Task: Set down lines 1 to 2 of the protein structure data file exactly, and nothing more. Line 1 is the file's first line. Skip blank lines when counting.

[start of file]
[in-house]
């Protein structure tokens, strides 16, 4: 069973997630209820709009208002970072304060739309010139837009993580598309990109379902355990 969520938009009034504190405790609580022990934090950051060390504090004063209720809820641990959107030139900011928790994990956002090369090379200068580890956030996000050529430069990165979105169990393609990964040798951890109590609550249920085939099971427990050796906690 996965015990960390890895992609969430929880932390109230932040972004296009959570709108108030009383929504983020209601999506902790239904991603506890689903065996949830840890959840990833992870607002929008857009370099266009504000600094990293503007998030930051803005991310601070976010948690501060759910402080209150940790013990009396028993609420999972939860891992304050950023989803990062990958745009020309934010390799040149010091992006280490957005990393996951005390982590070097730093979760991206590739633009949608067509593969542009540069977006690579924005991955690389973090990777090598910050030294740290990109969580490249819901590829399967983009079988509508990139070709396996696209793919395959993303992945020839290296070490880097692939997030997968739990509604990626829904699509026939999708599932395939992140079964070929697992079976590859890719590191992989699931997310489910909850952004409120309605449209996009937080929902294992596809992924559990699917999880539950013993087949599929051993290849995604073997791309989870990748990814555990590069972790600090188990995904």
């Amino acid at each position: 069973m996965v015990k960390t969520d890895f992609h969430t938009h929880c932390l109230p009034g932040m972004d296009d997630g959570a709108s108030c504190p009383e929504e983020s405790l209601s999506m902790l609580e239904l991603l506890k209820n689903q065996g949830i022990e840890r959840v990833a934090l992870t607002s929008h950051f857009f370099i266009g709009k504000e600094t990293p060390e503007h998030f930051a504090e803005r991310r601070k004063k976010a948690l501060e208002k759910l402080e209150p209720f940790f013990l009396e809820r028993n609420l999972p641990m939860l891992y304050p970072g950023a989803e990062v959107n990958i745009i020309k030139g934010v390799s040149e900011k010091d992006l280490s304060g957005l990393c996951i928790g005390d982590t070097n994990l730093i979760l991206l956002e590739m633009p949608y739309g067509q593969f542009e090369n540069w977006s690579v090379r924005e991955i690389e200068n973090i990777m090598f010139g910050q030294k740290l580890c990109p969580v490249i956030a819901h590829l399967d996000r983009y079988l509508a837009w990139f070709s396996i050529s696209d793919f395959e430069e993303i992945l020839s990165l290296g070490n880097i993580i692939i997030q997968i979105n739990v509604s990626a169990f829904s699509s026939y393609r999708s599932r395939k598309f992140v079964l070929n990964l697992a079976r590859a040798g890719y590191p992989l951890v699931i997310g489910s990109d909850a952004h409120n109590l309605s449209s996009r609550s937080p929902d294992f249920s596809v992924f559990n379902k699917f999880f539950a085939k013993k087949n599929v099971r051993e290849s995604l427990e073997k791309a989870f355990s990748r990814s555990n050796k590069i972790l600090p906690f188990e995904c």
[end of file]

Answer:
[in-house]
């Protein structure tokens, strides 16, 4: 069973997630209820709009208002970072304060739309010139837009993580598309990109379902355990 969520938009009034504190405790609580022990934090950051060390504090004063209720809820641990959107030139900011928790994990956002090369090379200068580890956030996000050529430069990165979105169990393609990964040798951890109590609550249920085939099971427990050796906690 996965015990960390890895992609969430929880932390109230932040972004296009959570709108108030009383929504983020209601999506902790239904991603506890689903065996949830840890959840990833992870607002929008857009370099266009504000600094990293503007998030930051803005991310601070976010948690501060759910402080209150940790013990009396028993609420999972939860891992304050950023989803990062990958745009020309934010390799040149010091992006280490957005990393996951005390982590070097730093979760991206590739633009949608067509593969542009540069977006690579924005991955690389973090990777090598910050030294740290990109969580490249819901590829399967983009079988509508990139070709396996696209793919395959993303992945020839290296070490880097692939997030997968739990509604990626829904699509026939999708599932395939992140079964070929697992079976590859890719590191992989699931997310489910909850952004409120309605449209996009937080929902294992596809992924559990699917999880539950013993087949599929051993290849995604073997791309989870990748990814555990590069972790600090188990995904």